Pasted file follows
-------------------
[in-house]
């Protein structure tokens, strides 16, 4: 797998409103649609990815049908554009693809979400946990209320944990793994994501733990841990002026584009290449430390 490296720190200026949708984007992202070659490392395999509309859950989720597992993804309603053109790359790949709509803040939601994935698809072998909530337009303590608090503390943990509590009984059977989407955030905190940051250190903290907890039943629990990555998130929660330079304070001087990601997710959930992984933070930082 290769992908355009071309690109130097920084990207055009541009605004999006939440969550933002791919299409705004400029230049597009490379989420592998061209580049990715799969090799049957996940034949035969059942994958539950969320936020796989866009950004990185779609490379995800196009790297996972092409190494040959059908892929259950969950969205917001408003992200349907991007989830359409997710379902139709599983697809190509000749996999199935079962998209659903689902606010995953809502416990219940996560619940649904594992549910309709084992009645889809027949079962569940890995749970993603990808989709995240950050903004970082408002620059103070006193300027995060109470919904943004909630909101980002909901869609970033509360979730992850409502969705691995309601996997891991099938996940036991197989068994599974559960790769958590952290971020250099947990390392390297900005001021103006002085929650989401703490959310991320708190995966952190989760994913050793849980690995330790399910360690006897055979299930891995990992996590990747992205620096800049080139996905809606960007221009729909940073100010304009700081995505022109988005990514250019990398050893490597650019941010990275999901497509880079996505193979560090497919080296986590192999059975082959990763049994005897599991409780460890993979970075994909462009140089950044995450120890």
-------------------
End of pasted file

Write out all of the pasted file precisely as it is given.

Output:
[in-house]
């Protein structure tokens, strides 16, 4: 797998409103649609990815049908554009693809979400946990209320944990793994994501733990841990002026584009290449430390 490296720190200026949708984007992202070659490392395999509309859950989720597992993804309603053109790359790949709509803040939601994935698809072998909530337009303590608090503390943990509590009984059977989407955030905190940051250190903290907890039943629990990555998130929660330079304070001087990601997710959930992984933070930082 290769992908355009071309690109130097920084990207055009541009605004999006939440969550933002791919299409705004400029230049597009490379989420592998061209580049990715799969090799049957996940034949035969059942994958539950969320936020796989866009950004990185779609490379995800196009790297996972092409190494040959059908892929259950969950969205917001408003992200349907991007989830359409997710379902139709599983697809190509000749996999199935079962998209659903689902606010995953809502416990219940996560619940649904594992549910309709084992009645889809027949079962569940890995749970993603990808989709995240950050903004970082408002620059103070006193300027995060109470919904943004909630909101980002909901869609970033509360979730992850409502969705691995309601996997891991099938996940036991197989068994599974559960790769958590952290971020250099947990390392390297900005001021103006002085929650989401703490959310991320708190995966952190989760994913050793849980690995330790399910360690006897055979299930891995990992996590990747992205620096800049080139996905809606960007221009729909940073100010304009700081995505022109988005990514250019990398050893490597650019941010990275999901497509880079996505193979560090497919080296986590192999059975082959990763049994005897599991409780460890993979970075994909462009140089950044995450120890």